patient complains/condition so severe that we cannot adequately evaluate it
  122. exam for acute/severe LBP
    • make sure bowels/bladder ok
    • make sure the pain is constant and unchanging
  123. acute/severe LBP contraindications/precautions
    do not cause increase in pain after tx

    NO PERIPHERALIZATION OF SX!!
  124. inflammatory stage of acute/severe LBP characteristics (6)
    • protect body mechanics
    • anti-inflams
    • grade 1 and 2 osteo/artho kinematic mobs
    • PROM within pain free range
    • gentle strengthening
    • general conditioning
  125. describe a muscular strain
    definite history of trauma-they know they did it at the time
  126. AROM and muscle strain
    limited, possibly in both directions

    TOWARD action of the muscle because of pain with contraction

    LIMITED away from action of muscle due to pain with stretch
  127. PROM and muscle strain
    pain with stretch
  128. management of muscle strain
    do not cause overall increase in symptoms with or after tx

    NO PERIPHERALIZATION of sx
  129. disk derangement:

    flexion produces______(periph/centr)

    extension produces _____ (periph/centr)
    flexion.......peripheralization


    extension...........centralization
  130. management of extension dysfunction
    • proper posture
    • prone on elbows
    • add belt fixation
    • add PA mobs
  131. management of flexion dysfunction
    • proper posture
    • supine knees to chest
    • ab strength
  132. (reduction of derangement)

    --correcting the deforomity
    decrease lordosis (prone lying with stomach on pillows)

    lateral shift (prone lateral shift)
  133. if you have a shoulder bulge which side do you side bend to?
    AWAY
  134. if you have an axillary bulge which side do you side bend to?
    TOWARD!!
  135. (reducing the derangement)

    --start with extension (flexion for ant. bulge)
    prone lying

    prone lying in ext

    press ups
  136. (reducing the deranagement)

    --progressions if not improving
    therapist ext mobs

    over corrective lateral shift in prone if posterior lateral
  137. (maintenance of reduction)

    completed after derangement is reduced-pain free or near pain free
    proper posture/body mechanics

    reduce prone press ups, standing ext
  138. (recovery of function)

    after symptoms are very stable, symptom free for 3-5 days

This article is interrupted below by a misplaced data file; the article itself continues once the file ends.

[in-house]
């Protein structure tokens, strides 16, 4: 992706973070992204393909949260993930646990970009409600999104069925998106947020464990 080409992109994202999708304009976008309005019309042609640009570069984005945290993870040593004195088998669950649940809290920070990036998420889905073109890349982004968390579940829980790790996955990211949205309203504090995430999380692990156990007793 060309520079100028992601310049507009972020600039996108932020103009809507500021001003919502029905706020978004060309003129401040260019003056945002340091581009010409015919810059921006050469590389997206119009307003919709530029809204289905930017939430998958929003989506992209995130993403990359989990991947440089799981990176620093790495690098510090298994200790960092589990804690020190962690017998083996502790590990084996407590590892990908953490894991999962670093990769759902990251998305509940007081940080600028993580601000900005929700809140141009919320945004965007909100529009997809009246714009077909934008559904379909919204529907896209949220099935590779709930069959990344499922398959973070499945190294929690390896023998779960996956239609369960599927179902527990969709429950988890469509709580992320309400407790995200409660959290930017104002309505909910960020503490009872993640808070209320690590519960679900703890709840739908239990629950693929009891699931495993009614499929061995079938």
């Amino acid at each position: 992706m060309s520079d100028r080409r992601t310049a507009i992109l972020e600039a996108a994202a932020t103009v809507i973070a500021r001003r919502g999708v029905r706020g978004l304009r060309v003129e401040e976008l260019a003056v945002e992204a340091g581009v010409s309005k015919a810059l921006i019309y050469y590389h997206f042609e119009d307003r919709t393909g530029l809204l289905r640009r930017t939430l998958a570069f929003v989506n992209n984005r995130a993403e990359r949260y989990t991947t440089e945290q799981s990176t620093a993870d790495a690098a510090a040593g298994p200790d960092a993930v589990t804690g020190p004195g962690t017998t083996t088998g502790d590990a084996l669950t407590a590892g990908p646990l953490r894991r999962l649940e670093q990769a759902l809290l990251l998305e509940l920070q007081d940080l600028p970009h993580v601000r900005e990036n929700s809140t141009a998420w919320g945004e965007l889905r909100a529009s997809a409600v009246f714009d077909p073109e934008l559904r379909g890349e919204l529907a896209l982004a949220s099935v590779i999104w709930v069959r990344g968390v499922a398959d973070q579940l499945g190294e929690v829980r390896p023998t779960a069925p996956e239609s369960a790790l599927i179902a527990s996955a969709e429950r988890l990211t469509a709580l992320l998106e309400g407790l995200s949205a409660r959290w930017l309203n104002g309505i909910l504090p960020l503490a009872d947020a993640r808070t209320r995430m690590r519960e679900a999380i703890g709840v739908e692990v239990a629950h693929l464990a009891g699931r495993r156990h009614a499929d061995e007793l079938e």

lumbar stabs

    flex dysfunction? gentle supine to knee to chest no periph of sx
  139. (prevention of recurrence)
    contd education, posture, general fitness
  140. what is the hallmark sign of a facet capsular strain?
    sudden, unexpected trauma to the lumbar spine often including a rotational component with acute symptoms that resolve to include increase end range pain with the same motion of the facets
  141. with a facet strain there is pain:

    on the R side with ______(SB/rotation)

    on the L side with ______(SB/rotation)
    R side with SB


    L side with rotation
  142. what is spondylolisthesis?
    failure of the pars interarticularis and forward slipping of the vertebrae
  143. _____(ant/post) element slips forward, spinous process might go forward somewhat and you will feel and indentation where spinous process is supposed to be
    anterior
  144. management of spondylolisthesis
    NO EXTENSION EXERCISES!!!!

    flexion could help manage sx
  145. lumbar spinal stenosis

    (bilateral/unilateral)

    central canal produces _______ symptoms

    intervertebral foramen produces _______symptoms
    central canal......BILATERAL


    intervertebral foramen ...........UNILATERAL
  146. symptoms of lumbar stenosis
    • extension makes symptoms worse
    • flexion makes symptoms better

    lumbar pain that might include nagging leg pain
  147. management of lumbar stenosis
    • educate on body mechanics
    • flexion exercises
    • address weak abs/tight hip flexors
  148. what is ankylosing spondylitis?
    progressive joint sclerosis and ligamentous ossification which 1st appears in the SI joints and later spread to the lumbar and thoracic spine and rib cage
  149. how does ankylosing spondylitis present?
    • between 20-35 yrs old
    • vague lower back pain and stiffness
  150. management of ankylosing spondylitis
    • patient education
    • firm bed
    • exercise upper back in extension
  151. does the C1 vertebrae have a body?
    no
  152. where does the body of C1 go?
    turns into the odontoid process of C2
  153. rotation past ____d may lead to kinking of the contralateral vertebral artery

    ipsilateral vertebral artery will kink at _____d rotation
    50 contra


    45 ipsil
  154. what direction do the superior facets face?
    upward and backward
  155. what direction do the inferior facets face?
    downward and forward
  156. because of the placement of the facets in the cervical spine this causes rotation and side bending in what direction?
    SAME DIRECTION
  157. nucleus is generally more ______ant/post in the disk when compared to lumbar spine
    anterior
  158. what is the capsular pattern of the cervical spine?
    side flexion and rotatation equally limited

    extension
  159. a tight capsule on R is most limited in what?
    SB on R

    rotation on R

    extension
  160. what are the cervical mytomes?
    • C1, C2=neck flexion
    • C3-neck SB
    • C4-shoulder elevation
    • C5-should abduction
    • C6-elbow flexion
    • C7-elbow extension
    • C8-thumb extension
    • T1-adduction of hand intrinsics
  161. what are the cervical dermatomes?